Welcome to the Helpful Hints page!
Check regularly for ideas about learning, practicing, playing, and creating. I’ll be posting my own tips as well as videos and links to some favourite ukulele sites. I welcome comments about your own experiences, and things you’d like to see at future workshops or on this site.
If you are a brand new ultra beginner, the sooner you memorize the basics like your finger numbers (Index finger – #1; Middle finger – #2; Ring finger – #3; Pinky – #4) and string names and numbers (G – #4, C – #3, E – #2, A – #1) , the faster you’ll progress.
Those strings just BEG to want to be numbered from the top – BUT THEY”RE NOT! It’s perfectly natural to head straight for the top G-string when someone says “The 1st string…”, everyone does it….it’s on top…but get rid of that notion quickly.
The strings are numbered from the BOTTOM UP. That’s the way it is. Get used to it.
HOLDING YOUR UKE
How you hold your uke is SO important. I’ve repeatedly watched my students find themselves in contorted, unnatural positions. I think because this instrument is so small, it can seem like a weightless little bird, slightly out of your control.. like a floating feather. The operative words are comfort and stability. When seated, it should rest on your lap comfortably. When standing, try one foot on a stool or chair. (Or use a strap) . You want to cradle your uke firmly but gently, so as not to smother. Think ‘baby’.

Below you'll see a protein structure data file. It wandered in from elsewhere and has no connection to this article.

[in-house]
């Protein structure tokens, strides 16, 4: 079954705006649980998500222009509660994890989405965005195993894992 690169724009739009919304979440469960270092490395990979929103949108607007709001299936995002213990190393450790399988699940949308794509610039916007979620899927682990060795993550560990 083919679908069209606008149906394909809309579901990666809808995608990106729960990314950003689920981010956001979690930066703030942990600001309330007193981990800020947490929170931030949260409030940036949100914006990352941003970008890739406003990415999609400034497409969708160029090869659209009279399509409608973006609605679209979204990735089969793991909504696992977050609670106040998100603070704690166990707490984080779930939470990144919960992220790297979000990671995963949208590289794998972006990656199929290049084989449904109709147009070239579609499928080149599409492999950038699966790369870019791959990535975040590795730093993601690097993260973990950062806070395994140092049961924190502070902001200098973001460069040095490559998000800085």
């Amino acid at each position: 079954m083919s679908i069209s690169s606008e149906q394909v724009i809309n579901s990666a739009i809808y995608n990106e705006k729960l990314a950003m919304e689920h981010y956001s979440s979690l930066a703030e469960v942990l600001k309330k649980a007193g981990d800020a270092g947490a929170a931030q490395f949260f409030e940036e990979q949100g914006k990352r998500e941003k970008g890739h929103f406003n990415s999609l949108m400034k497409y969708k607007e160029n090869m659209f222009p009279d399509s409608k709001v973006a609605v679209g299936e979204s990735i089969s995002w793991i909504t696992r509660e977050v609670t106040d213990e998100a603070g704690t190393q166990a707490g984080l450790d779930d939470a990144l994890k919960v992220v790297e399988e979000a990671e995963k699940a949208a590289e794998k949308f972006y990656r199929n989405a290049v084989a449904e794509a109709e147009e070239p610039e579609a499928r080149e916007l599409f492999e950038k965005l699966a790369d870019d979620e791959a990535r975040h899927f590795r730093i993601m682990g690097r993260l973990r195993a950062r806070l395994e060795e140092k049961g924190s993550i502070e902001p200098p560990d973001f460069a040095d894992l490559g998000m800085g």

Sorry Ladies, but you’ve got to keep your fingernails short! I can’t stress how important this is. Sexy manicures will defeat your progress. No getting around this.
When just learning to chord, be aware that if you press too hard on the strings, you can push them sideways and sound off key. Pressing too lightly can result in a dull sound, no ‘ring’. The pressure should be firm but not overbearing Think ‘Mother’.
Be aware that your chording hand never feels tight or cramped or clenched or stiff – no curled up ‘claw fingers’ or arched bent wrists.
Different chords demand slightly different hand angles. Don’t get stuck thinking you can only hold your hand in ONE position.
Check your thumb position. Should it be more visible along the side of the neck, sticking up slightly, or does this chord need support pressure at the back of the neck, directly behind the chord you are forming?
Generally, the first digit of your thumb will be sticking up at the side of your fretboard, supporting, balancing. But, for a barre chord, your thumb will have to be right behind the chord, exerting equal pressure at the back of the uke’s neck.
When tuning, start loose and tighten up. You will achieve better precision this way.
If it isn’t sounding right and you’ve checked the proper fingering for your chord, CHECK YOUR TUNING. If you’re even slightly out of tune, no matter how well your fingers are positioned, it will sound bad. Brand new ukuleles will need constant re-tuning at first. Inexpensive ukuleles will need constant re-tuning always.